No, this isn’t a post about porn (although I will warn you that this link will take you to an erotica site where this story is posted); it’s about the beauty of Bernard Cooper’s writing. He’s lyric and lovely, but so down-to-earth. In this story, “Between the Sheets”, Cooper tells the tale of a man who is going to have blood drawn for an HIV test and who gets into a seemingly trivial conversation with the “blood-drawer.” The tale wraps around the topics of homosexuality, family, fear, and ultimately laughter. I gave the story to my creative writing students yesterday, as a model of strong flash fiction. They’re writing short shorts this weekend, so I’m hoping that Coopers luminosity infused them with even more lovely writing.

I came to know Bernard Cooper’s work when I was in the MFA program at Antioch. I have the impression now, looking back, that some of the faculty knew Mr. Cooper; they spoke so highly of him, and most faculty there only did so when they knew the person’s work and the person him/herself. (That was one of the things I loved about Antioch – the willingness to see writing as something that happens in community.) Someone – I wish I remember who now – assigned us to read Coopers Maps to Anywhere, and I loved it. The essays are short but detailed with just enough emotion to remind you what it feels like to drive by a place where you once had a good memory, to remind you of that feeling where you pucker inside just for a second before the light changes.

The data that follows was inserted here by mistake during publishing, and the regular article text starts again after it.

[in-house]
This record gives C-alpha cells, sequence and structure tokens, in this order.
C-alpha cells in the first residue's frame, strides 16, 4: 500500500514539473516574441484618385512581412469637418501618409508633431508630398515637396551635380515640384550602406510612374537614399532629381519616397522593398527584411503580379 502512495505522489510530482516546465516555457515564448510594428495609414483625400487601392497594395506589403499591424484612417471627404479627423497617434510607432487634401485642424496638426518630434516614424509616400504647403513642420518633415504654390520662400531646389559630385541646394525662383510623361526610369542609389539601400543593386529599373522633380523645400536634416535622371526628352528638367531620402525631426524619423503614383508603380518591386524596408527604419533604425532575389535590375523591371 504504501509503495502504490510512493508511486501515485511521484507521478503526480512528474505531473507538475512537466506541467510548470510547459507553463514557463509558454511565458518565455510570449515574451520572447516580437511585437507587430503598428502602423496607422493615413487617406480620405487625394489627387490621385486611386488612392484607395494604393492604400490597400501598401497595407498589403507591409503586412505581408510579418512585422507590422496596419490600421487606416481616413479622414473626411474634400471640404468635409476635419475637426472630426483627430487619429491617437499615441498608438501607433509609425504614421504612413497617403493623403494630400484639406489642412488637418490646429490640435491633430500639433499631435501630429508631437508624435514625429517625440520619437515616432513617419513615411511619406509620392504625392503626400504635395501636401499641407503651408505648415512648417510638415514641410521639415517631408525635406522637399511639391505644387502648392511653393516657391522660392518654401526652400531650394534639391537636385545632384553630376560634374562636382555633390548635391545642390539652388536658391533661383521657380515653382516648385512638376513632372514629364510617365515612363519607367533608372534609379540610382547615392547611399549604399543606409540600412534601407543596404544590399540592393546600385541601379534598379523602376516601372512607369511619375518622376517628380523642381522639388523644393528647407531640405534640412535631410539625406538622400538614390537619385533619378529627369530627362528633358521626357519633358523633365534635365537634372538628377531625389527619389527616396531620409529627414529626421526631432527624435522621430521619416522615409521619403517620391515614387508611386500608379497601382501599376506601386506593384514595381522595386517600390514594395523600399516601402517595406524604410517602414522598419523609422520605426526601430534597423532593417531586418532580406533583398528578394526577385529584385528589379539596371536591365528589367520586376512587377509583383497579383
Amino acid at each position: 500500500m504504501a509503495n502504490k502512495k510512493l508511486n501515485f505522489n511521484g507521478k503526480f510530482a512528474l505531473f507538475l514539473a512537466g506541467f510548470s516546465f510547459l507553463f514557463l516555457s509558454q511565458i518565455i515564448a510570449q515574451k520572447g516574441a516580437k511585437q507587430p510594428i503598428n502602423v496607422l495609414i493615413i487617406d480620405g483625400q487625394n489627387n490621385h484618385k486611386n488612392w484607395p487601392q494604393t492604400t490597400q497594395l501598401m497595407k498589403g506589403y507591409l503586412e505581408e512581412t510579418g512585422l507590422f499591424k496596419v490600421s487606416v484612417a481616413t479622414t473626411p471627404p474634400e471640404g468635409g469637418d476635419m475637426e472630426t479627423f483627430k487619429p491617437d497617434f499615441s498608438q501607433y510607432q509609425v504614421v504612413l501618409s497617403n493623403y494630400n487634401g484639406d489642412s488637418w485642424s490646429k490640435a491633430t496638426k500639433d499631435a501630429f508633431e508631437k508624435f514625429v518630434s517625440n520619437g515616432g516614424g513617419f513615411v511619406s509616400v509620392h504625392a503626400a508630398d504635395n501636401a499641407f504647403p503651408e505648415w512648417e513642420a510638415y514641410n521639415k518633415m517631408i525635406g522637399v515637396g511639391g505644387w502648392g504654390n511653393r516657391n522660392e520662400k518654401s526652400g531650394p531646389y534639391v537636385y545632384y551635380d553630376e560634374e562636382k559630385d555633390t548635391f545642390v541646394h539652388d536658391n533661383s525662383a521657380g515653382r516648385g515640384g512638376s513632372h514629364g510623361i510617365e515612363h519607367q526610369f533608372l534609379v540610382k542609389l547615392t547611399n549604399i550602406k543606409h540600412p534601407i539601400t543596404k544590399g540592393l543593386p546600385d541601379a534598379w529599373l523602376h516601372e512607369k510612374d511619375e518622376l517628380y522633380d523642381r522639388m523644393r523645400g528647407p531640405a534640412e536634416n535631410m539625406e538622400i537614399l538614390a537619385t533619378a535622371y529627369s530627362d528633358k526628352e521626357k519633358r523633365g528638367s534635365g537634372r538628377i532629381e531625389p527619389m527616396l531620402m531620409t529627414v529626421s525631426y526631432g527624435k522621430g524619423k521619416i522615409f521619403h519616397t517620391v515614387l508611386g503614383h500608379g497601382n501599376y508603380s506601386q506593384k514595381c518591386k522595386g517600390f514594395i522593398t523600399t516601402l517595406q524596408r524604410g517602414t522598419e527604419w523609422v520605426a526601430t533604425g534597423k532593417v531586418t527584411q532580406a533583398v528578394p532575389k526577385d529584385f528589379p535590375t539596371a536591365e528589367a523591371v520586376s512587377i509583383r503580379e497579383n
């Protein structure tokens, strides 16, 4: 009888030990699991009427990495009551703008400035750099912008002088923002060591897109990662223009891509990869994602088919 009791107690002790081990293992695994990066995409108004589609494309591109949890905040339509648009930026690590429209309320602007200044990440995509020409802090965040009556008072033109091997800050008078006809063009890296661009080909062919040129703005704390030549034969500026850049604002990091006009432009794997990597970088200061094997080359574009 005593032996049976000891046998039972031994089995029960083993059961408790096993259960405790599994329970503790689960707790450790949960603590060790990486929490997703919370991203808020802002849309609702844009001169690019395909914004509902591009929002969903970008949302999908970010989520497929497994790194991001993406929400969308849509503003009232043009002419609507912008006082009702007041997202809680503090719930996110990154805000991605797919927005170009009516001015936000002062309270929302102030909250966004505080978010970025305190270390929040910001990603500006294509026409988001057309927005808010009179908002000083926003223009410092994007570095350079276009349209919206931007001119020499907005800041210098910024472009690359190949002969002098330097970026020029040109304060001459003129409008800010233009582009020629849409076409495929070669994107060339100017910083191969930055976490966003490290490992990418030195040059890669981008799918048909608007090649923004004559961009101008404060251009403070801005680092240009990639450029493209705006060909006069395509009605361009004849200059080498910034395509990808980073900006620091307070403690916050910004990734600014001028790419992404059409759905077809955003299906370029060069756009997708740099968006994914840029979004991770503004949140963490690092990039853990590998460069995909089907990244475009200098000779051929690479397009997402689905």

Cooper’s newest book The Bill from my Father: A Memoir is said to be all the things I love about his writing, so I’m putting that on the list, and I hope you will, too.


Cover of Cooper's Maps to Anywhere